My father, Keith Rothra, recently received word that LifeWay’s self-publishing service, CrossBooks, is closing its doors. This is quite disappointing considering his book was supposed to be released next month. That, however, will not happen, at least not with CrossBooks.
With CrossBook’s closing, man authors, like my father, are probably now wondering where to go. The good news is there are multiple avenues available both in traditional and self-publishing. I’ll outline a few below.
Traditional Publishers Tate is a Christian company that offers traditional publishing. You can submit part of your manuscript for their evaluation and, if they are interested, they will contact you. Note: I use Tate Publishing, but I receive no compensation for recommending them, nor any affiliate benefits.
UPDATE: As of June 2017 I am no longer using Tate. I terminated my contract with them for multiple reasons. You can see some Tate’s issues here.
WestBow Press – a division of Thomas Nelson and Zondervan
WestBow is a Christian self-publishing company that offers a variety of self-publishing packages to those seeking their services.
A privately held self-publishing company, CrossHouse is recommended by Hannibal Book Publishers (a Christian traditional publisher who is not accepting manuscripts at this time).
Xulon boasts that they are the “largest, most experienced Christian owned and operated print-on-demand self publisher of Christian books.” Some of the professors at my alma mater, Southwestern Baptist Theological Seminary, have used Xulon. However, when I looked into them, I was left with the impression that Xulon loves… well, Xulon.
Whoever you choose to go with, whether one of these listed here or someone else, I recommend they meet the following criteria:
- Christian or Christian-based. Generally, Christian publishers will publish exclusively Christian works, whereas Christian-based companies might publish non-religious materials. In either case, both should adhere to orthodox evangelical Christian doctrine.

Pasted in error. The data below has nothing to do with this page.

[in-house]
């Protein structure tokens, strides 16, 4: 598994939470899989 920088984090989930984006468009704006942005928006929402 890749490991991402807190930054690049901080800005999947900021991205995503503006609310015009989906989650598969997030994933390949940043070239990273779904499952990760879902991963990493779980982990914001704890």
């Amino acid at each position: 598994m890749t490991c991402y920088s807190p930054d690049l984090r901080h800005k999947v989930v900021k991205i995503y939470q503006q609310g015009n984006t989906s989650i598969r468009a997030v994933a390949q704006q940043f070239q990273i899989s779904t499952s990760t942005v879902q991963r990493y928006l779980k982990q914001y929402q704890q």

- They make you feel important. Some companies leave you with the impression that they love themselves (as in my experience with Xulon). Some make you feel like you matter, though the publisher does want to make money, too. Tate fulfilled this one (actually, they fulfilled all these criteria).
- Will work with you. Some publishers may have a take-it-or-leave-it approach, and there is little room for flexibility (not a good business practice in my view). However, a good publisher will work to help you in every aspect of the process. They will offer various levels of features (and costs) and help educate you about the process.
- Can get your work into online and brick-and-mortar stores. Some publishers do one, both, or none. For Christian authors, the publisher needs to be able to get your book to the big five: LifeWay, Mardel, Family Christian, ChristianBook.com, and Amazon. If they use Spring Arbor/Ingram for distribution, then all five book sellers have easy access to your work (though there are other distribution networks, Spring Arbor/Ingram is one of the biggest).
As stated, Tate met all of these criteria, and that’s why I went with them. You don’t have to use Tate. You can use any publisher you choose. However, I think the ones listed above are worth considering.
What are your thoughts? Is there a traditional (must be accepting manuscripts) or self-publishing company I overlooked? Who do you use? What’s your experience with them? Comment below, then share this story with others!